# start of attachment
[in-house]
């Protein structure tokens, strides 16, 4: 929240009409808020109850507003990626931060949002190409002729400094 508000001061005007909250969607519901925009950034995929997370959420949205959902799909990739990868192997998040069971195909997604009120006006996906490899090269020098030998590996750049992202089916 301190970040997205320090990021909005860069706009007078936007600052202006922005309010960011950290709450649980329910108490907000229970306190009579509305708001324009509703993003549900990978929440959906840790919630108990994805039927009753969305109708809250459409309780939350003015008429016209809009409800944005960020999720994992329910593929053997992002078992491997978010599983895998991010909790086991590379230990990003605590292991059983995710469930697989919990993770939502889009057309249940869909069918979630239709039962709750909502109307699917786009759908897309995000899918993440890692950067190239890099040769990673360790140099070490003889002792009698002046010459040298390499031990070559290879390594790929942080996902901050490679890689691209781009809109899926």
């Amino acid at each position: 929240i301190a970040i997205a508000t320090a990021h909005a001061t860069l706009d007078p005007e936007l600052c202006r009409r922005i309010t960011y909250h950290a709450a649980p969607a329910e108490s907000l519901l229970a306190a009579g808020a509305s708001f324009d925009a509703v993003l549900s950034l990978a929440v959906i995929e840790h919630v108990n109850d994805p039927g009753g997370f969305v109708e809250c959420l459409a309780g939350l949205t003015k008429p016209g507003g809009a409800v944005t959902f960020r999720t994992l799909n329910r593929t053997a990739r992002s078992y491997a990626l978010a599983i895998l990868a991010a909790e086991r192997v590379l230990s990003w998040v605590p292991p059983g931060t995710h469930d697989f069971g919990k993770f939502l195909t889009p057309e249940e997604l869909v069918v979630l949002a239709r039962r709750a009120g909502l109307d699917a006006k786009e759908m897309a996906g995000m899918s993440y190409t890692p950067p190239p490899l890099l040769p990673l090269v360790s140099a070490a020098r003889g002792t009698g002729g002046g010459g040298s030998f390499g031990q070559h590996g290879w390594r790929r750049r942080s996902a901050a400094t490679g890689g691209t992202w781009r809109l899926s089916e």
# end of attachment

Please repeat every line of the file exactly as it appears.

[in-house]
């Protein structure tokens, strides 16, 4: 929240009409808020109850507003990626931060949002190409002729400094 508000001061005007909250969607519901925009950034995929997370959420949205959902799909990739990868192997998040069971195909997604009120006006996906490899090269020098030998590996750049992202089916 301190970040997205320090990021909005860069706009007078936007600052202006922005309010960011950290709450649980329910108490907000229970306190009579509305708001324009509703993003549900990978929440959906840790919630108990994805039927009753969305109708809250459409309780939350003015008429016209809009409800944005960020999720994992329910593929053997992002078992491997978010599983895998991010909790086991590379230990990003605590292991059983995710469930697989919990993770939502889009057309249940869909069918979630239709039962709750909502109307699917786009759908897309995000899918993440890692950067190239890099040769990673360790140099070490003889002792009698002046010459040298390499031990070559290879390594790929942080996902901050490679890689691209781009809109899926």
């Amino acid at each position: 929240i301190a970040i997205a508000t320090a990021h909005a001061t860069l706009d007078p005007e936007l600052c202006r009409r922005i309010t960011y909250h950290a709450a649980p969607a329910e108490s907000l519901l229970a306190a009579g808020a509305s708001f324009d925009a509703v993003l549900s950034l990978a929440v959906i995929e840790h919630v108990n109850d994805p039927g009753g997370f969305v109708e809250c959420l459409a309780g939350l949205t003015k008429p016209g507003g809009a409800v944005t959902f960020r999720t994992l799909n329910r593929t053997a990739r992002s078992y491997a990626l978010a599983i895998l990868a991010a909790e086991r192997v590379l230990s990003w998040v605590p292991p059983g931060t995710h469930d697989f069971g919990k993770f939502l195909t889009p057309e249940e997604l869909v069918v979630l949002a239709r039962r709750a009120g909502l109307d699917a006006k786009e759908m897309a996906g995000m899918s993440y190409t890692p950067p190239p490899l890099l040769p990673l090269v360790s140099a070490a020098r003889g002792t009698g002729g002046g010459g040298s030998f390499g031990q070559h590996g290879w390594r790929r750049r942080s996902a901050a400094t490679g890689g691209t992202w781009r809109l899926s089916e």